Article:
“Big strong boys for farm work,” says the auctioneer of the young black men on the block. They go for approximately $400 a piece — a bargain. This isn’t the “legacy of slavery,” but the real thing, occurring here, now, today, on the African continent in Libya.
After a video of such a slave market surfaced, CNN sent a team to the country to investigate the matter — and confirmed the video’s authenticity. According to CNN:
Carrying concealed cameras into a property outside the capital of Tripoli last month, we witness a dozen people go “under the hammer” in the space of six or seven minutes.
“Does anybody need a digger? This is a digger, a big strong man, he'll dig,” the salesman, dressed in camouflage gear, says. “What am I bid, what am I bid?”
Buyers raise their hands as the price rises, “500, 550, 600, 650 ...” Within minutes it is all over and the men, utterly resigned to their fate, are being handed over to their new “masters.”
After the auction, we met two of the men who had been sold. They were so traumatized by what they'd been through that they could not speak, and so scared that they were suspicious of everyone they met.
These are just a handful of the tens of thousands of African migrants who stream across Libya’s border every year, lured by the prospect of a better life in Europe. But having “sold everything they own to finance the journey through Libya to the coast and the gateway to the Mediterranean,” as CNN informs, they sometimes find something else: bondage (video below).
This footage has drawn worldwide attention, prompting protests, such as a November 18 gathering of mostly young black people in front of the Libyan Embassy in central Paris, France. Unfortunately, slavery not only is nothing new — it’s also nothing that ever ended.
While Europeans and Americans led the world in abolishing slavery, it continued to be legal beyond the West for more than a century; the last country to abolish it was Mauritania, in 1981, and that nation didn’t make it a crime until 2007. Yet abolishment isn’t synonymous with elimination.
In fact, the Washington Post reported in 2013 that almost 30 million people worldwide are slaves. As the paper wrote, “This is not some softened, by-modern-standards definition of slavery. These 30 million people are living as forced laborers, forced prostitutes, child soldiers, child brides in forced marriages and, in all ways that matter, as pieces of property, chattel in the servitude of absolute ownership. [The organization] Walk Free investigated 162 countries and found slaves in every single one. But the practice is far worse in some countries than others.”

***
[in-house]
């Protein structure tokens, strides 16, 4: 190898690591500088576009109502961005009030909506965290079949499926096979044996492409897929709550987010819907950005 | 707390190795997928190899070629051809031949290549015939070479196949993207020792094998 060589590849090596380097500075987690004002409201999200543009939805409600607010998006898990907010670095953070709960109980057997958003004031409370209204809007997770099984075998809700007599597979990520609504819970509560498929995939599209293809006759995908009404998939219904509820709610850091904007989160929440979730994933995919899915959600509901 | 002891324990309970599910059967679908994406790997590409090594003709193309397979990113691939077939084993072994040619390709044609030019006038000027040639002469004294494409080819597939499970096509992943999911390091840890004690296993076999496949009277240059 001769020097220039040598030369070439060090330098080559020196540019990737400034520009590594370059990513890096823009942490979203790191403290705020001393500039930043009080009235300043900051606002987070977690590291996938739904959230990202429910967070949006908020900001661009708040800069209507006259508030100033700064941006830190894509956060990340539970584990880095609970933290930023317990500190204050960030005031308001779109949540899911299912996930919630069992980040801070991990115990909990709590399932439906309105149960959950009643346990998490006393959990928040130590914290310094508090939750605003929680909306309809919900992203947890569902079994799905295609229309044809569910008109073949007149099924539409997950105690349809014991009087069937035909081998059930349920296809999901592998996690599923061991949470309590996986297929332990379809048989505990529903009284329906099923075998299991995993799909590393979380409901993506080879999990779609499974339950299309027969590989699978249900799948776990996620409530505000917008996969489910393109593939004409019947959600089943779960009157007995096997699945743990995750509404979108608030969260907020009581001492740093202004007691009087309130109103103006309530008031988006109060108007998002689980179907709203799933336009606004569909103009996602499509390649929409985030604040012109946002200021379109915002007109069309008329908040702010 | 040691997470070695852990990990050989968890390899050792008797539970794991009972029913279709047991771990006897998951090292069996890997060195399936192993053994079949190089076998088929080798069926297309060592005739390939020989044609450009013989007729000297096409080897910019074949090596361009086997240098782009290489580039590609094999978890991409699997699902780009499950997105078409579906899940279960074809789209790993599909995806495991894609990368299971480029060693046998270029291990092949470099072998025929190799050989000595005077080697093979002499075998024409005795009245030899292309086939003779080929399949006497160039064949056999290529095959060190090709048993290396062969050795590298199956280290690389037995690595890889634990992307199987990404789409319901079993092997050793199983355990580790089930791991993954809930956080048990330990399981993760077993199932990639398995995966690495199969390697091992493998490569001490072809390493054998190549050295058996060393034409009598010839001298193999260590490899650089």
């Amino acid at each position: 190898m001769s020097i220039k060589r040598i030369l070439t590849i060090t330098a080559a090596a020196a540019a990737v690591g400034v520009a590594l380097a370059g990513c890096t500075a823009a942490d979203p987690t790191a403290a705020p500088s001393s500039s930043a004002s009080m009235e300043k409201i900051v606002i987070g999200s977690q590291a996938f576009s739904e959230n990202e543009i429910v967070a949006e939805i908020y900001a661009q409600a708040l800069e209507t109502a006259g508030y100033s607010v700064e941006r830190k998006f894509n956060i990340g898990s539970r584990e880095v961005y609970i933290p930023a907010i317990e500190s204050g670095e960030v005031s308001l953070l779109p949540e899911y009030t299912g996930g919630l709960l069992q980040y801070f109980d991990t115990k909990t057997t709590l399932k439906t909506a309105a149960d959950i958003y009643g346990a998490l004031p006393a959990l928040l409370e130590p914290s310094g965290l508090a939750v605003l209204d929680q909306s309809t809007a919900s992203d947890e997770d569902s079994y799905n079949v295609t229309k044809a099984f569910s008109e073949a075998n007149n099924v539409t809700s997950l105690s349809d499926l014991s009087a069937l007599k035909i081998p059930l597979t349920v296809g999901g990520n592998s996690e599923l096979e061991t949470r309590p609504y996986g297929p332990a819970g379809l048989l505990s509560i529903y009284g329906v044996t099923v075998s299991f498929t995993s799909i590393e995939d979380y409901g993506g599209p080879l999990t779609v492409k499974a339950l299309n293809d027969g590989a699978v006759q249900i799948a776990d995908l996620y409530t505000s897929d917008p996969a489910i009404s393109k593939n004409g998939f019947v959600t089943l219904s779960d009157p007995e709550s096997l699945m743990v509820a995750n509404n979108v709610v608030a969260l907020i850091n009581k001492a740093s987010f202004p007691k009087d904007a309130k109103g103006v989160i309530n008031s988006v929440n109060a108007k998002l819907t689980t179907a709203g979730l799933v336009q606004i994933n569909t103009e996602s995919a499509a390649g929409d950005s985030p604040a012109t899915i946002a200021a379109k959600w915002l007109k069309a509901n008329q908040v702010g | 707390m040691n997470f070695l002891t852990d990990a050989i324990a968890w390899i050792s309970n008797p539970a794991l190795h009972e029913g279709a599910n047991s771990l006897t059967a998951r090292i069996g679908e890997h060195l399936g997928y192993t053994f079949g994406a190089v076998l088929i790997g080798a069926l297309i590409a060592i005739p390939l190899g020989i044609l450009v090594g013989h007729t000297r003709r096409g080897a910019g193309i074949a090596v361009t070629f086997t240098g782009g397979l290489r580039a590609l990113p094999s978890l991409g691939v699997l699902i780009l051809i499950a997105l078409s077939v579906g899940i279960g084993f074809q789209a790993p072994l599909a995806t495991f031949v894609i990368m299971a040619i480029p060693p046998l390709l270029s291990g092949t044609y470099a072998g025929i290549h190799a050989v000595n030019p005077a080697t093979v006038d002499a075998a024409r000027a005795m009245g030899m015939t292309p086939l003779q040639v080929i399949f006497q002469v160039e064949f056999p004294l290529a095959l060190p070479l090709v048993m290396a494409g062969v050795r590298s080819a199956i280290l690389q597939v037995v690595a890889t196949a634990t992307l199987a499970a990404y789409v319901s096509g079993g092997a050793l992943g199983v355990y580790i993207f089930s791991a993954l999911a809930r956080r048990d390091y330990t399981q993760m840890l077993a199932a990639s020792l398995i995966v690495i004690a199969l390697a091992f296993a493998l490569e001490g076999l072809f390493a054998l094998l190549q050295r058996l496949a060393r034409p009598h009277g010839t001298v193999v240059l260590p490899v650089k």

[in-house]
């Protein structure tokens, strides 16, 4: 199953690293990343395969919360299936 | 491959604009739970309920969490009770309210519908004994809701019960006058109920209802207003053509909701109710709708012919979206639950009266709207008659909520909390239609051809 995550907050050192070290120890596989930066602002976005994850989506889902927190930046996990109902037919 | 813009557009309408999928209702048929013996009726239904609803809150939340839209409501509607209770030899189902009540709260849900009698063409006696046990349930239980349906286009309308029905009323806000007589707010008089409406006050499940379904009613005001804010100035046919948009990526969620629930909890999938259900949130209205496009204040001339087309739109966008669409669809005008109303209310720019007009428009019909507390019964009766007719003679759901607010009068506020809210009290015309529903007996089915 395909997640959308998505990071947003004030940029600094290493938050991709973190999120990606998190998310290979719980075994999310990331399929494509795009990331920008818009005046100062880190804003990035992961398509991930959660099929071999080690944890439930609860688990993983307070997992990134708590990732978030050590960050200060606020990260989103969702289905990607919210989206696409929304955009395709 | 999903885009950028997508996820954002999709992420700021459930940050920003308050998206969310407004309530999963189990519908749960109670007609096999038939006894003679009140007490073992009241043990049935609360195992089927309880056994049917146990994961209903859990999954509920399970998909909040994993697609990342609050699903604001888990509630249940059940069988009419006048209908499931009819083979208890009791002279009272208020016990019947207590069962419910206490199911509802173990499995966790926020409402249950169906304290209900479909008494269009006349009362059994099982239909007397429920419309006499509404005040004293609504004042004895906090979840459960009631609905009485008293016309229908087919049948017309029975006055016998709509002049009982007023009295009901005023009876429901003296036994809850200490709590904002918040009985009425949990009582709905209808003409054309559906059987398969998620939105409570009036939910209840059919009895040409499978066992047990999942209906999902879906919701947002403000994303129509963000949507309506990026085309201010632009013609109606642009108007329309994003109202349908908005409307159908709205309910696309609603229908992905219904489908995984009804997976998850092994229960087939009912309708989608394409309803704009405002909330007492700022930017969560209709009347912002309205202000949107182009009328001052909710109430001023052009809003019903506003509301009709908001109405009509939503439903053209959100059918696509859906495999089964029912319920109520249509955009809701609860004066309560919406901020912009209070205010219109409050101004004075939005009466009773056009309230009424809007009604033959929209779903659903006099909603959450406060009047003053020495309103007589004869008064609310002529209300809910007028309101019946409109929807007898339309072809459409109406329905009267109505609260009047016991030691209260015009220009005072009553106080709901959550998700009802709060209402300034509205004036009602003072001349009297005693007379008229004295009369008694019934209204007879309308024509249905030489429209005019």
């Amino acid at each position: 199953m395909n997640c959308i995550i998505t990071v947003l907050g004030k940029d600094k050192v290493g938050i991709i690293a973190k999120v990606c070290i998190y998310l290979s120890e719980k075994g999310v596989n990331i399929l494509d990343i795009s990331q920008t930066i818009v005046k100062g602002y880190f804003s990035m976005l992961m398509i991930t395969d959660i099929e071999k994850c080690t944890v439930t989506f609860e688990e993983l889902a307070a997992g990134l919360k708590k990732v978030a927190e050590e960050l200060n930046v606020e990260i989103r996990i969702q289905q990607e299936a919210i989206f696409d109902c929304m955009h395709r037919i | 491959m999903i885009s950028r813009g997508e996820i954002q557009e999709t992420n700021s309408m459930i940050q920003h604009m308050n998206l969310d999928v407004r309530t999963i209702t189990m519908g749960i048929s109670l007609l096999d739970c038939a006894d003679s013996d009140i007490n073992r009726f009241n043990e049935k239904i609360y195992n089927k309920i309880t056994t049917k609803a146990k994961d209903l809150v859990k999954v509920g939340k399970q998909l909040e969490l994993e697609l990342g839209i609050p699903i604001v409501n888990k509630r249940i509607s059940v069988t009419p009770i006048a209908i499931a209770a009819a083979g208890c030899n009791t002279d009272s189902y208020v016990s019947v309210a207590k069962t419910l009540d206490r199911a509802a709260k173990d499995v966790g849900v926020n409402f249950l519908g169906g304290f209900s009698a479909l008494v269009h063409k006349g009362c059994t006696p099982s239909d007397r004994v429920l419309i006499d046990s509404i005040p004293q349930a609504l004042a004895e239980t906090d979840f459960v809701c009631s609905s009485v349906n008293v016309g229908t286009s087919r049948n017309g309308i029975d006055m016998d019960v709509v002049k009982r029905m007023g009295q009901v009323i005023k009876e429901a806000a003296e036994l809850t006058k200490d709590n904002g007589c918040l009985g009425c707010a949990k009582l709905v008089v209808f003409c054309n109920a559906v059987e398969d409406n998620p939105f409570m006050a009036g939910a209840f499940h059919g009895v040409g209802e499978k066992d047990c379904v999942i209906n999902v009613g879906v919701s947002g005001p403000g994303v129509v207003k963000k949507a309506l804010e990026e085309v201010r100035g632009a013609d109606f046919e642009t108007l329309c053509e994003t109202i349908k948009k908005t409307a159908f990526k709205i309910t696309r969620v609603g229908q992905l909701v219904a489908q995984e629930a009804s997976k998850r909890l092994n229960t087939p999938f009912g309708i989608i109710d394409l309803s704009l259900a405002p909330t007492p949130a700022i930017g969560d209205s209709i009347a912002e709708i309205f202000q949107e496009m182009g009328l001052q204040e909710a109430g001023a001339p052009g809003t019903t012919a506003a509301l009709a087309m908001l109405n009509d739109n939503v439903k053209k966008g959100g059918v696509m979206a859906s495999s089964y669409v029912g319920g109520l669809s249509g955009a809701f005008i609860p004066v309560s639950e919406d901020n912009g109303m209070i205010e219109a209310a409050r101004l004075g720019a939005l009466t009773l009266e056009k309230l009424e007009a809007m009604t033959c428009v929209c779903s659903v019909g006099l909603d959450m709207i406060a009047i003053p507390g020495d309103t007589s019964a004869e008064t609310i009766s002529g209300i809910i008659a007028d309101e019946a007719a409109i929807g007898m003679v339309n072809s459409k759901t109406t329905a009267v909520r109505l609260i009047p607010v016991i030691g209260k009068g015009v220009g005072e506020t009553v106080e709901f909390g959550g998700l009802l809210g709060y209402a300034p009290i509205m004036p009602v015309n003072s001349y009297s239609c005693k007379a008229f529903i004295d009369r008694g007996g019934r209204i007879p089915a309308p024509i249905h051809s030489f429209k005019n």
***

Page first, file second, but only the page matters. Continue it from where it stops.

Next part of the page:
And the worst of all is the Islamic African nation of Mauritania; the Atlantic called it the “Country Where Slavery Is Still Normal” and claims that “an estimated half million Mauritanians [are] enslaved, about 20 percent of the population.”
While illegal, “slavery” (by some definition) can be found everywhere, it’s no surprise that it’s most prevalent and tolerated — if not at times unofficially sanctioned — in Islamic nations such as Mauritania and the country under the microscope here, Libya. And it’s not just ISIS and anti-jihad crusaders such as Robert Spencer who claim Islam condones slavery.
Just consider what Thomas Jefferson was told by the Ambassador of Tripoli (Libya), Sidi Haji Abdrahaman, when he asked why the ambassador’s Barbary Pirates were making war on nations (e.g., the United States) that had done them no injury. As Jefferson wrote in 1786:
The Ambassador answered us that it was founded on the Laws of their Prophet, that it was written in their Koran, that all nations who should not have acknowledged their authority were sinners, that it was their right and duty to make war upon them wherever they could be found, and to make slaves of all they could take as Prisoners….”
And they certainly did “make slaves.” As an example, for hundreds of years North African Muslims would capture young European and African boys, castrate them, and sell them into bondage.
Of course, many will debate what the Islamic canon (Koran, Sira and Hadith) truly dictate, about their correct interpretation. But something is not debatable.
Virtues and vices are caught more than they’re taught; actions speak louder than words, which is why the example we set for children trumps what we merely tell them. And just as Christians will ask “What would Jesus do?” using Him as the perfect role model, Muslims consider Mohammed “the Perfect Man.”
But unlike Jesus, Mohammed (among other differences) owned and traded in slaves.
This conception of perfection has its effect, too. Just ponder what Georgetown University Islamic studies professor Jonathan Brown said to a critic at a lecture earlier this year, while defending slavery and making headlines: “How can you say [slavery is wrong], if you’re Muslim? The Prophet of God had slaves. He had slaves. There’s no denying that. Was he — are you more morally mature than the Prophet of God? No you’re not.”
Based on what I’ve written, it may seem that I’m absolving the (post-Christian) West from all responsibility for extant slavery. Actually, though, if modern Westerners didn’t have heads softer than their hearts and made clear that African migrants would not be allowed into the West illegally, the carrot would be gone. The incentive currently luring Africans across the desert and into Libya would have been eliminated, and the West and, likely, the migrants themselves, would be safer. Instead, the North African slave trade is booming because effete Westerners are enslaved by misguided passions, immigrationism and multiculturalism not least among them.
Photo of migrant detention center in Lybia: Screen-grab from CNN video